Health and Human Services (HHS)

Medicare/Medicaid Reform and ACA Repeal on the Horizon, MACRA Moves Forward for Now

The new administration’s agenda for health care may have come into clearer focus with President-Elect Donald Trump’s nomination of House Representative Tom Price, MD, a Republican from Georgia, as Secretary of Health and Human Services (HHS) and Seema Verma, MPH, as CMS Administrator. The American Medical Association (AMA) released a statement of strong support for Congressman Price, encouraging a swift confirmation vote. “Dr. Price,” the AMA said, “has been a leader in the development of health policies to advance patient choice and market-based solutions as well as reduce excessive regulatory burdens that diminish time devoted to patient care and increase costs.”


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On October 14, 2016, the Centers for Medicare & Medicaid Services (CMS) released its final rule implementing the new Quality Payment Program for physicians in lieu of the repealed sustainable growth rate factor (SGR). Rather than facing substantial annual reductions in Medicare payment fees as a result of the SGR, physicians now have two interrelated pathways to earn quality-based, cost efficient incentive payments under Medicare:  the Merit-based Incentive Payment System (MIPS) or Advanced Alternative Payment Models (Advanced APMs). MIPS consolidates three existing quality-based incentives programs – the Physician Quality Reporting System (PQRS), the Physician Value-based Payment Modifier (VM), and the Medicare Electronic Health Record (EHR) Incentive Program – while maintaining an ongoing focus on achieving quality and cost efficiencies through use of certified EHR technology (CEHRT).

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Physicians subject to the Rule must meet notice and posting obligations by October 16, 2016.

The federal Department of Health and Human Services (HHS), through its Office for Civil Rights (OCR), has published its final Rule implementing Section 1557 of the Affordable Care Act (ACA), 42 U.S.C. 18116, prohibiting discrimination in health care programs and activities. The new Rule, like Section 1557, specifically focuses its prohibitions and requirements on four already existing federal nondiscrimination laws: 1) Title VI of the Civil Rights Act of 1964, prohibiting discrimination based on race, color and national origin; 2) the Age Discrimination Act of 1975; 3) Section 504 of the Rehabilitation Act of 1973; and, 4) the sex discrimination provisions of Title IX of the Education Amendments of 1972 (extended by Section 1557 to health care). Section 1557 is in addition to rights and remedies available under these four laws. While the nondiscrimination prohibitions of Section 1557 have been in effect since passage of the ACA in March of 2010, this final Rule advises health care consumers of their Section 1557 rights and informs affected health care programs and activities of their Section 1557 obligations.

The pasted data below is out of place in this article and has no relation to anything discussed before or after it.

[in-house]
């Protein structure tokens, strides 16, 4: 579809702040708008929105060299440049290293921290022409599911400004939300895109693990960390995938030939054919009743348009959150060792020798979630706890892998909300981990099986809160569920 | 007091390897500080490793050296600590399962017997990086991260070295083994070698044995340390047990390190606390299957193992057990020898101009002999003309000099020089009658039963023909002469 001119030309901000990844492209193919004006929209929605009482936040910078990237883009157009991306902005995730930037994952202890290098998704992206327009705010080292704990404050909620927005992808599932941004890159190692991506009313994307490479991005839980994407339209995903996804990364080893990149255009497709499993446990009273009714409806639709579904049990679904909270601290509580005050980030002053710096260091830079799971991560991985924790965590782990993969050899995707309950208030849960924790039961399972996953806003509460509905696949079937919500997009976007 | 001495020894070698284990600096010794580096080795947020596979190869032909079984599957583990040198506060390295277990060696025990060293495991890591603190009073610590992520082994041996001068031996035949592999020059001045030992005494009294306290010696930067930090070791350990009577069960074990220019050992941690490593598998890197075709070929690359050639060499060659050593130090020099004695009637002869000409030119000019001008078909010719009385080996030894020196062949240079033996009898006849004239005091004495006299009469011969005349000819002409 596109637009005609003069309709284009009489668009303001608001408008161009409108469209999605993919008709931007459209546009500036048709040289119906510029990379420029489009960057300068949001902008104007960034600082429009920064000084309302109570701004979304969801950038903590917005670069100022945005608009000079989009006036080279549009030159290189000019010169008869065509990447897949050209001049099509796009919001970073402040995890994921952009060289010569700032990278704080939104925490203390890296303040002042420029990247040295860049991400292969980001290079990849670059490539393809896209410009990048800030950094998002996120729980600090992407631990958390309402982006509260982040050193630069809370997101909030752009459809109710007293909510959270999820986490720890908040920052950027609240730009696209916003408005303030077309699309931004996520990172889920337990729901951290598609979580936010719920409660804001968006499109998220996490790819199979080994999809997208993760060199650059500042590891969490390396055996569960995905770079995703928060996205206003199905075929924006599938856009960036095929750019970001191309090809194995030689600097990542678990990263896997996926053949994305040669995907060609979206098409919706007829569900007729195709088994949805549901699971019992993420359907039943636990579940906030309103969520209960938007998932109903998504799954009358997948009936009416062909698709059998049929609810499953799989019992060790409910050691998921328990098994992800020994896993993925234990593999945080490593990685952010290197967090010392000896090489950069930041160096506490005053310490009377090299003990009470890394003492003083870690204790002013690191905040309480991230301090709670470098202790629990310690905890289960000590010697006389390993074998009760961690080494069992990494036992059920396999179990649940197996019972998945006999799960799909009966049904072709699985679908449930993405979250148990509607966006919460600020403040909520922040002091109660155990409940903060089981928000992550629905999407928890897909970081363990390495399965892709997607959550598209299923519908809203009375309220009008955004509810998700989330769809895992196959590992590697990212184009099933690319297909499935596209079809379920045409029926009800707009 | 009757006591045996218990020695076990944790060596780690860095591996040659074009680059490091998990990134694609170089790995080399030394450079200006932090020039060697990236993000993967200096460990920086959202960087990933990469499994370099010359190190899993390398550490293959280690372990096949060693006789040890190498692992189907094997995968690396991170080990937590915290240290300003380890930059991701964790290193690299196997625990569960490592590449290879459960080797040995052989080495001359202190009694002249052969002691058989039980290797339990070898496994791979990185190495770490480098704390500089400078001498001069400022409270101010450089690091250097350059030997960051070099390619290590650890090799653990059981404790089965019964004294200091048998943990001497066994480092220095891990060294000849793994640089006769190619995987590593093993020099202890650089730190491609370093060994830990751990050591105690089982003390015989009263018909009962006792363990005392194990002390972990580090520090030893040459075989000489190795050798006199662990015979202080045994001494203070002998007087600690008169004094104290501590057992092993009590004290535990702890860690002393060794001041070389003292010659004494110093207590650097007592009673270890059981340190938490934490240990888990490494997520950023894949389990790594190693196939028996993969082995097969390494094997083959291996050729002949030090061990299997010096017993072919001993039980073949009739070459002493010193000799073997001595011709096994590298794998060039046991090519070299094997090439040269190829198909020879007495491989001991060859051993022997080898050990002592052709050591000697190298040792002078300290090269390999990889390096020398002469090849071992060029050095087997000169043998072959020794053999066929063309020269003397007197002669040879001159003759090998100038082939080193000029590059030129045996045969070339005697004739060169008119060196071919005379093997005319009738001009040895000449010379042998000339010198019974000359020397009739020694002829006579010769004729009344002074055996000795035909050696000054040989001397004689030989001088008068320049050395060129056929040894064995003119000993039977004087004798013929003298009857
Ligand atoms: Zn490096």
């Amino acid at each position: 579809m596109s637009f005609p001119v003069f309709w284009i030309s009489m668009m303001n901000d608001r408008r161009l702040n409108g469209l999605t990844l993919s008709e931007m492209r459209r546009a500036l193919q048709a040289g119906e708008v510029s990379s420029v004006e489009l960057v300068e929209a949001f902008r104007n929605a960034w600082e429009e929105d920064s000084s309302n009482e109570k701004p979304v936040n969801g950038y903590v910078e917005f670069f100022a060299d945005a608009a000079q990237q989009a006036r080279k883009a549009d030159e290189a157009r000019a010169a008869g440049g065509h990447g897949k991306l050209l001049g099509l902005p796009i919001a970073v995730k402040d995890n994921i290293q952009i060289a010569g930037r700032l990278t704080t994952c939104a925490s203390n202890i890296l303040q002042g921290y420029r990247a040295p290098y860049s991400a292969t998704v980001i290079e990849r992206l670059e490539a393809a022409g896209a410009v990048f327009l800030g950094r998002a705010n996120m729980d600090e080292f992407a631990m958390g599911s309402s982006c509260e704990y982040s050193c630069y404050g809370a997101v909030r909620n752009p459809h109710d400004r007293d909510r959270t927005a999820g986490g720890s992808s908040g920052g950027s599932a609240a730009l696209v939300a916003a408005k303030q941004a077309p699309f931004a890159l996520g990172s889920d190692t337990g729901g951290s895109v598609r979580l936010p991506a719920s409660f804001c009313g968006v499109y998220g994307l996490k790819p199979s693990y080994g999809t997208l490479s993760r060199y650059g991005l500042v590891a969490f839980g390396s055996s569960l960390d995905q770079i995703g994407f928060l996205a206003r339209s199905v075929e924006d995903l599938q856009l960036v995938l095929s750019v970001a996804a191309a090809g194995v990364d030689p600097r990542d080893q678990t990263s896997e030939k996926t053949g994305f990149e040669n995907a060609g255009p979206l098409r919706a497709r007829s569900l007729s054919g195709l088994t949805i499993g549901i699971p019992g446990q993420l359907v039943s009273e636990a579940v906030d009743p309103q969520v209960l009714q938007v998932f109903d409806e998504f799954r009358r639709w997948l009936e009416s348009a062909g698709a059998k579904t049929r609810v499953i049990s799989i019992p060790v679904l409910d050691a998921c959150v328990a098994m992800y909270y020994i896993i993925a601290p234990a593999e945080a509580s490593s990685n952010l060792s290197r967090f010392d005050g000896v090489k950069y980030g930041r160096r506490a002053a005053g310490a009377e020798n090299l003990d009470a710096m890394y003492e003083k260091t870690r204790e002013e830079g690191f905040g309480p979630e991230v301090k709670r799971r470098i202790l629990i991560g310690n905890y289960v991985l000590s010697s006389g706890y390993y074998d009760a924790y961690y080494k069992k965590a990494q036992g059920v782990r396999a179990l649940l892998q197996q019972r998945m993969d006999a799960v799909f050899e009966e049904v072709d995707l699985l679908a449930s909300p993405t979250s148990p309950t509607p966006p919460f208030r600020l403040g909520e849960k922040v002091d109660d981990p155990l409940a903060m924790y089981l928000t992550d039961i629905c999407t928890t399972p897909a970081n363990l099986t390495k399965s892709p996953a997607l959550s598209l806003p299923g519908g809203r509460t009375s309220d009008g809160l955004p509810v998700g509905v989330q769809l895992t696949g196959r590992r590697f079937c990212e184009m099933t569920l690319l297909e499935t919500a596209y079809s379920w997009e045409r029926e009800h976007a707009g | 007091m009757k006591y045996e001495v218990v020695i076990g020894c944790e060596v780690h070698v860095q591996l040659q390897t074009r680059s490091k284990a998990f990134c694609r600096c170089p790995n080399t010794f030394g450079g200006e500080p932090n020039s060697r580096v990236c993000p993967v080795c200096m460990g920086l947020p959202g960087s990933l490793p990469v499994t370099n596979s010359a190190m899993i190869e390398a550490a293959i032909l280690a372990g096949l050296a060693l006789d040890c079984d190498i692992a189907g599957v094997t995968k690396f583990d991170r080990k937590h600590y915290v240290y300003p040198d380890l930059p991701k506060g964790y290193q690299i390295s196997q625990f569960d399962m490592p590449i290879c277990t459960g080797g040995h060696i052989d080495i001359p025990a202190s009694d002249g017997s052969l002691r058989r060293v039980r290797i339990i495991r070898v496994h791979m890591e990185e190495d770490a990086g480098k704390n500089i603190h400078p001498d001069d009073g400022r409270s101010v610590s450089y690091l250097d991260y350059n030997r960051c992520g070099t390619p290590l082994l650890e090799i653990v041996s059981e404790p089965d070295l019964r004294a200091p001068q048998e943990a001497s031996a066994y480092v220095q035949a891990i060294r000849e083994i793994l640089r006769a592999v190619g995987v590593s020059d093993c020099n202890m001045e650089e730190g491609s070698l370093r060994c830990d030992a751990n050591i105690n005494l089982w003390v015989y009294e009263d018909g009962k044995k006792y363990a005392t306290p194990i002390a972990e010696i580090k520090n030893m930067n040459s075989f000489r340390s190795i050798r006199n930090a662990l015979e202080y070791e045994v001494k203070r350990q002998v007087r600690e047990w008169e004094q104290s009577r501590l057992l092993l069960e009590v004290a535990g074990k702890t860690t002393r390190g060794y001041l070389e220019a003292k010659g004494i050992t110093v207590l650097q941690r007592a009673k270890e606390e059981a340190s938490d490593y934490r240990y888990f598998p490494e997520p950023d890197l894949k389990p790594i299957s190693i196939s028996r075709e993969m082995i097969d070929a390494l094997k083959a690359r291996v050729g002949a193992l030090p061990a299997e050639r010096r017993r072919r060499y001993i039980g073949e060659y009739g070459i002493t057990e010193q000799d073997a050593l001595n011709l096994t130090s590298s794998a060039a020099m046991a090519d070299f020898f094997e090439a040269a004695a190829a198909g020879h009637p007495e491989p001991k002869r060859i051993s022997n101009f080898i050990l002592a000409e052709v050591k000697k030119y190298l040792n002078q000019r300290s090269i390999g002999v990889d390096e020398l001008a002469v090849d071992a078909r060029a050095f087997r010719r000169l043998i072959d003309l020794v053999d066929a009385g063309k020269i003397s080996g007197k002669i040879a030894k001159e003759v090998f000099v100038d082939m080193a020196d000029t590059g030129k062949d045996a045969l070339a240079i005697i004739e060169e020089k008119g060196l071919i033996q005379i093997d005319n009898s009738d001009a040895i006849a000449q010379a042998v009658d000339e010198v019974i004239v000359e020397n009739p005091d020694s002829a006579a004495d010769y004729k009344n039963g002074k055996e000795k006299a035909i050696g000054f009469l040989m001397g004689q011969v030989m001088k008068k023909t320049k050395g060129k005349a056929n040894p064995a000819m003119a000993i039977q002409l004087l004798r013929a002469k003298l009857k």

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HHS sets percentage targets for a Medicare value-based payment system — emphasis on ACOs/bundled payments/integrated care –

HHS calls for coordinated design across all payment sectors.

Secretary of Health and Human Services Sylvia Mathews Burwell announced last week that HHS will expand upon current efforts in transforming Medicare’s fee-for-service (FFS) payment system from one that